Hester Keijser

MARCH 2021

Starting point for my curated collection of photographs are the voices of the three strong female artists invited as this month’s guests. Eman Ali, Yasmine Hatimi and Nadine Stijns all work in a transcultural setting, navigating the specific confines and ways of seeing that can starkly shift between the different countries where they have grown roots. Holding family ties together across divides of language, generations and culture is a labor that often falls to the female members of a family. It is a role, taken on voluntarily or not, that has made women stronger for being able to hold open two or more spaces for living, speaking, caring and resisting at the same time.

The sequencing of the images in the collection is done deliberately to create both motif and tempo in support of the voices of Ali, Hatimi and Stijns. Pairs of images are placed as chords, or to build a cadence. Images can indicate an ouverture to a theme, or mark a change of key. For me, editing a set of images from a wide selection is an experience that comes closest to composing music, except that one moves on a visual plane rather than an auditory one. After having established the basic premises for the set, the process of building sequences that work, is repetitive and slow. You add images and see if they underscore the mood, if they build a counterpoint, or form repeating figures over time and distance. Each image is assessed individually: I weigh what it tells me, what audience is implicated, and who I can perceive speaking through it. This part at times feels like speed dating. It’s like Tinder, but for curators. Another vital element of the process is seeing how well a work fits with the rest of the selection. Sometimes this means that you have to let go of a very good candidate, because you cannot find a proper place for it among the rest. Those cases I take note of and keep in my pocket, like a fresh horse chestnut that is too smooth and shiny to discard.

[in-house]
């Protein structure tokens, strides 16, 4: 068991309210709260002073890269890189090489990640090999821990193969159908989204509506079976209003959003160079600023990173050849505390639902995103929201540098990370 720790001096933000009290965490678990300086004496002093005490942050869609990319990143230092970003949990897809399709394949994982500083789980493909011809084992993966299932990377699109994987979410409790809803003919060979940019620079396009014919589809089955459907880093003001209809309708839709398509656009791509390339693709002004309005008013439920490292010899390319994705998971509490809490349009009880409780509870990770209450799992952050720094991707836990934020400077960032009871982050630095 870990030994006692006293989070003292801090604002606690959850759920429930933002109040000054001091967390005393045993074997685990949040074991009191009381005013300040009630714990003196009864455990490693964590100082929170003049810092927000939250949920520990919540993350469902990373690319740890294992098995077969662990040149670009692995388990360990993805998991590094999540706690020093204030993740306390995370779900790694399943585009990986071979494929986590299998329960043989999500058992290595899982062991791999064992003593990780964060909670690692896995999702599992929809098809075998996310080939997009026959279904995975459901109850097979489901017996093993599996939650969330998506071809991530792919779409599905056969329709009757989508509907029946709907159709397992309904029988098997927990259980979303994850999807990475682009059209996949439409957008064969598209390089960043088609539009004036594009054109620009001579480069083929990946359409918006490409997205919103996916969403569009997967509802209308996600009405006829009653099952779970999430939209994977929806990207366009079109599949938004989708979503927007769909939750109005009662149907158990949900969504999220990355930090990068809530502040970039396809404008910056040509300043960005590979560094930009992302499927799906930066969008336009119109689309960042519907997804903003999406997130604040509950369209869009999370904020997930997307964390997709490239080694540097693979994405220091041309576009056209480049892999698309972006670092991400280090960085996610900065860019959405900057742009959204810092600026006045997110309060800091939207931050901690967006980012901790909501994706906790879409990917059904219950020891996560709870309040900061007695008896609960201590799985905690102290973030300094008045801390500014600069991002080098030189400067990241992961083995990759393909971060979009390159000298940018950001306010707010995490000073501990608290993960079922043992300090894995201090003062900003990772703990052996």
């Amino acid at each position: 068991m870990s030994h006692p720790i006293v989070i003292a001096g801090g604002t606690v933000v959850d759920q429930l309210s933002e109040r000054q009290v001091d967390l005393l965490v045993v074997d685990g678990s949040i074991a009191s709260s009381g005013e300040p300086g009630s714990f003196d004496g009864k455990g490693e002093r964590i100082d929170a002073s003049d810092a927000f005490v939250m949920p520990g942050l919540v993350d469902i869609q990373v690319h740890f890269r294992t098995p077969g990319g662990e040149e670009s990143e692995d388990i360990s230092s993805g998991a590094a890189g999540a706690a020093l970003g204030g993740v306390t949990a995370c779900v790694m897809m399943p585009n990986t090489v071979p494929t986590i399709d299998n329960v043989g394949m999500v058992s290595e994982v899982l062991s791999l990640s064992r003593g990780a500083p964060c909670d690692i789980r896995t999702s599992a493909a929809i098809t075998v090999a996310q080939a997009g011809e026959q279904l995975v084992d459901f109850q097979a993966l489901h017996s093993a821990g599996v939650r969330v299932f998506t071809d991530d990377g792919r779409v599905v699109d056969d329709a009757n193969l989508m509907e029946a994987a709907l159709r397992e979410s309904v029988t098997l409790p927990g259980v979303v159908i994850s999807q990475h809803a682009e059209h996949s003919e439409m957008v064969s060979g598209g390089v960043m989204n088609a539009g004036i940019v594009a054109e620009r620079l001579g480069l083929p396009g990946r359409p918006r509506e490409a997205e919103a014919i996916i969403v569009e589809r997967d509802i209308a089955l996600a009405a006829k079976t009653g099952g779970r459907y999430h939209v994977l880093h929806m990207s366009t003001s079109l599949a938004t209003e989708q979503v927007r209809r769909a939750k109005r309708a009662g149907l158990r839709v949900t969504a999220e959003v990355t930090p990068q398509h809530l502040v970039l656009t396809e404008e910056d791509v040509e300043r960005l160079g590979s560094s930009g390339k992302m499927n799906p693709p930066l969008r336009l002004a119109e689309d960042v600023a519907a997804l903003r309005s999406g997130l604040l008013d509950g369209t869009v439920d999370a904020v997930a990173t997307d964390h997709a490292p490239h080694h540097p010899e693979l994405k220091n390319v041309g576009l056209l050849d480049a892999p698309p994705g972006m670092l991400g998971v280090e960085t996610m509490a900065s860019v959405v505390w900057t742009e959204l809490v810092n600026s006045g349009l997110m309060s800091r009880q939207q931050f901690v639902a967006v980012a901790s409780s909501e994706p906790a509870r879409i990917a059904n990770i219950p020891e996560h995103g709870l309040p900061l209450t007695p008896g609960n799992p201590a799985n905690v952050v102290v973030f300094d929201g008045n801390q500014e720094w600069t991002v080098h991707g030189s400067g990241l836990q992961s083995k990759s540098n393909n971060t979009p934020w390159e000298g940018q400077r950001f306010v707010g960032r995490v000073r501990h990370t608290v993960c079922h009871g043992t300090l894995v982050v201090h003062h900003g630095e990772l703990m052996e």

The resulting score can be read as a narrative, but one that plays on several dimensions, and leaves plenty of open ends. In building the particular set for OEG, I was looking for a sense of magic that is maybe unique to photography. It is not supernatural, but of the kind that can be discovered in the mundane, in the life of nature, in the blink of an eye, in the playfulness of the child. And of course all images are produced by the sleight of hand of the camera operator, that king of tricksters. Being thus begotten as the child of chance and cunning makes photography a surprisingly unstable form of human communication. Doubtful and fascinating in equal measure, as compelling as it is conceitful, a photograph rolls truth and falsehood into one the moment it starts existing. The power of a photograph depends on whether it succeeds in generating within itself the kind of tension that can never be resolved no matter how long ones looks it in the eye.

Of course, this set is also created with the prospective buyers in mind. Despite my lyrical description of curatorial labor, everything still unfolds within the commercial space of this platform. The art of building a personal collection that is valued over time resides in the buyer’s ability to identify which images stay with them persistently, to the point of invading their memories. The only way to perfect the art of choosing what suits you as a collector, is to look, to look again, and to keep looking, day after day, year after year. And above all, to not underestimate the intellligence of the eye itself, and to learn from what it tells you as it skates over the icy depths of the image plane.


Mario Spada
Elisabetta Massari

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